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Molecular Biology Reports

, Volume 46, Issue 1, pp 41–49 | Cite as

Microsatellite marker set for genetic diversity assessment of primitive Chitala chitala (Hamilton, 1822) derived through SMRT sequencing technology

  • Nimisha Dutta
  • Rajeev K. SinghEmail author
  • Vindhya Mohindra
  • Abhinav Pathak
  • Raj Kumar
  • Priyanka Sah
  • Sangeeta Mandal
  • Gurjeet Kaur
  • Kuldeep K. Lal
Original Article
  • 184 Downloads

Abstract

In present study, single molecule-real time sequencing technology was used to obtain a validated set of microsatellite markers for application in population genetics of the primitive fish, Chitala chitala. Assembly of circular consensus sequencing reads resulted into 1164 sequences which contained 2005 repetitive motifs. A total of 100 sequences were used for primer designing and amplification yielded a set of 28 validated polymorphic markers. These loci were used to genotype n = 72 samples from three distant riverine populations of India, namely Son, Satluj and Brahmaputra, for determining intraspecific genetic variation. The microsatellite loci exhibited high level of polymorphism with PIC values ranging from 0.281 to 0.901. The genetic parameters revealed that mean heterozygosity ranged from 0.6802 to 0.6826 and the populations were found to be genetically diverse (Fst 0.03–0.06). This indicated the potential application of these microsatellite marker set that can used for stock characterization of C. chitala, in the wild. These newly developed loci were assayed for cross transferability in another notopterid fish, Notopterus notopterus.

Keywords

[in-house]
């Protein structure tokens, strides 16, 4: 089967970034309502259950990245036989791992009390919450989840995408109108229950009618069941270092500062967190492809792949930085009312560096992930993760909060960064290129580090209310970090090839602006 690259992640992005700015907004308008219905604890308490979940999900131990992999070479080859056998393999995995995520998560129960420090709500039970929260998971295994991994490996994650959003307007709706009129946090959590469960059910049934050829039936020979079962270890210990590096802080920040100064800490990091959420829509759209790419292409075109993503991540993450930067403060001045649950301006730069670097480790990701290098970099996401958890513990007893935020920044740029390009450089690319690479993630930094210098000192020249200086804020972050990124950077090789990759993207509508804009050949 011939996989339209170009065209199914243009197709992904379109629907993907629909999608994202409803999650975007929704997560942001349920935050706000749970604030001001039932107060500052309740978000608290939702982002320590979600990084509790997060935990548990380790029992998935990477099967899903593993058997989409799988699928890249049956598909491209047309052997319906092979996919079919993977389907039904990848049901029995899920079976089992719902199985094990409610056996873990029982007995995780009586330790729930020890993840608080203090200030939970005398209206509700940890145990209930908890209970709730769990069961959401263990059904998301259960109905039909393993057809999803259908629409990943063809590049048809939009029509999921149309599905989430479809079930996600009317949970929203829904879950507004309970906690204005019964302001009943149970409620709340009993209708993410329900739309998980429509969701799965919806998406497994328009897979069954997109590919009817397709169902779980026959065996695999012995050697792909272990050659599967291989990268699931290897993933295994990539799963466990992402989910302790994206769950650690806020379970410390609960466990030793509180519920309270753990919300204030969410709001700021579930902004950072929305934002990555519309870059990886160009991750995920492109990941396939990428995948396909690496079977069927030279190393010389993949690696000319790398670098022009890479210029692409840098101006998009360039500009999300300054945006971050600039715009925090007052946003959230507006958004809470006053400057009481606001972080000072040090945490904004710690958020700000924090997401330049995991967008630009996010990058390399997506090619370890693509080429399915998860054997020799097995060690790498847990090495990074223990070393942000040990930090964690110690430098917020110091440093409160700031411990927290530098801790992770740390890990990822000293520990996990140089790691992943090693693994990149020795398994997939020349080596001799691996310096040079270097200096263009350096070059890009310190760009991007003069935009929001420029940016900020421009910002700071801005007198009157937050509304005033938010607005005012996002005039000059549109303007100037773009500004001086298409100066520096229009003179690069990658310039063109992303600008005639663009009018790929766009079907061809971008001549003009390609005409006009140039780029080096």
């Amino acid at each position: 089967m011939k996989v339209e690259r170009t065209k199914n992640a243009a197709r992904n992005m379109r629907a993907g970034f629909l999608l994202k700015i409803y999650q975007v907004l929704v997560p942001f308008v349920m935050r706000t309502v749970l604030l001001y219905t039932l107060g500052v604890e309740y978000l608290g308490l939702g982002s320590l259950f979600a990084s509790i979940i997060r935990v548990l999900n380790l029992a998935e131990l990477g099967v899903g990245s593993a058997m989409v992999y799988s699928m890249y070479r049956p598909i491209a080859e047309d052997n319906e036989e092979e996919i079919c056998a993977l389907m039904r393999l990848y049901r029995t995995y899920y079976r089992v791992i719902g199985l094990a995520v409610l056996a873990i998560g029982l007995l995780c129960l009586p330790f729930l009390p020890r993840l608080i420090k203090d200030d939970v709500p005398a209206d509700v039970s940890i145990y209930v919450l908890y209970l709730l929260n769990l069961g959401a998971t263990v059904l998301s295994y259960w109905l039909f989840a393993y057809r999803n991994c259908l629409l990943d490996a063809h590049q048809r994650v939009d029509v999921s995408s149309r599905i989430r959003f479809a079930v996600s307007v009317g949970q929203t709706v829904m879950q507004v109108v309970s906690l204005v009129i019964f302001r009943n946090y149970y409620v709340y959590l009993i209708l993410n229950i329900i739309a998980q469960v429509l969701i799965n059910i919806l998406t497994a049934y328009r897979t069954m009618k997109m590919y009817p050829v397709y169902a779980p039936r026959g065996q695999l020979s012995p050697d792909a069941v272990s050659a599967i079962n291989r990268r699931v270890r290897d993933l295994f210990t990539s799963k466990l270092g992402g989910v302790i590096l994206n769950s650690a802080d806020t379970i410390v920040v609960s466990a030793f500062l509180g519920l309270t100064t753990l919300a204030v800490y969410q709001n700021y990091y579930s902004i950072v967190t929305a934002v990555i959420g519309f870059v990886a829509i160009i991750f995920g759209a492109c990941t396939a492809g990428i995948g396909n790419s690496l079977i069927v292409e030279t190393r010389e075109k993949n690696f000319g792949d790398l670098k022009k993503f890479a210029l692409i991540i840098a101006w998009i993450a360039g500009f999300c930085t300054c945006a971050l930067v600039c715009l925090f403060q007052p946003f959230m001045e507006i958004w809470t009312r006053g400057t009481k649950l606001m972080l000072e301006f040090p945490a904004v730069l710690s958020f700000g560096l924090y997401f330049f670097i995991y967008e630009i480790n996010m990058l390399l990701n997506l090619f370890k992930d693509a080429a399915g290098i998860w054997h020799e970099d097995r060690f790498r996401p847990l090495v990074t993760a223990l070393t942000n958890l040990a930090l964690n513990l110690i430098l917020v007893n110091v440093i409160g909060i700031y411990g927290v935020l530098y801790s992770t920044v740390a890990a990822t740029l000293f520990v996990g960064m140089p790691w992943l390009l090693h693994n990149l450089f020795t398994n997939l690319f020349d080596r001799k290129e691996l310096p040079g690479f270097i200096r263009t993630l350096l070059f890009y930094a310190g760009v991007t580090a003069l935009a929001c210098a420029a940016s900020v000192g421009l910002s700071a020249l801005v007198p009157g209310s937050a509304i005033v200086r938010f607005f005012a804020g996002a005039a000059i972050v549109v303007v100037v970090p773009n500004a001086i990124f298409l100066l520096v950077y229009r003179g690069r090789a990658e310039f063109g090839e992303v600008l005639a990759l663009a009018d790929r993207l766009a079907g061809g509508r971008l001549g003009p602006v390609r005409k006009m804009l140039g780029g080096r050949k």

PacBio RSII Contigs NGS Population genetics Genotype Cross species amplification 

Notes

Acknowledgements

The authors are grateful to the consistent support of the Director, ICAR-NBFGR, Lucknow during this work. The work was a part of ICAR plan funded project entitled, Outreach Activity on Fish Genetic Stocks, Phase II. We are thankful to Sh R.S. Sah and Sh Rajesh Kumar for their excellent technical assistance.

Compliance with ethical standards

Conflict of interest

The authors declare that they have no conflict of interest.

Ethical approval

All applicable international, national, and/or institutional guidelines for the care and use of animals were followed.

Informed consent

Informed consent was obtained from all individual participants included in the study.

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Copyright information

© Springer Nature B.V. 2018

Authors and Affiliations

  1. 1.National Bureau of Fish Genetic ResourcesLucknowIndia
  2. 2.Amity Institute of BiotechnologyAmity University, Lucknow CampusLucknowIndia

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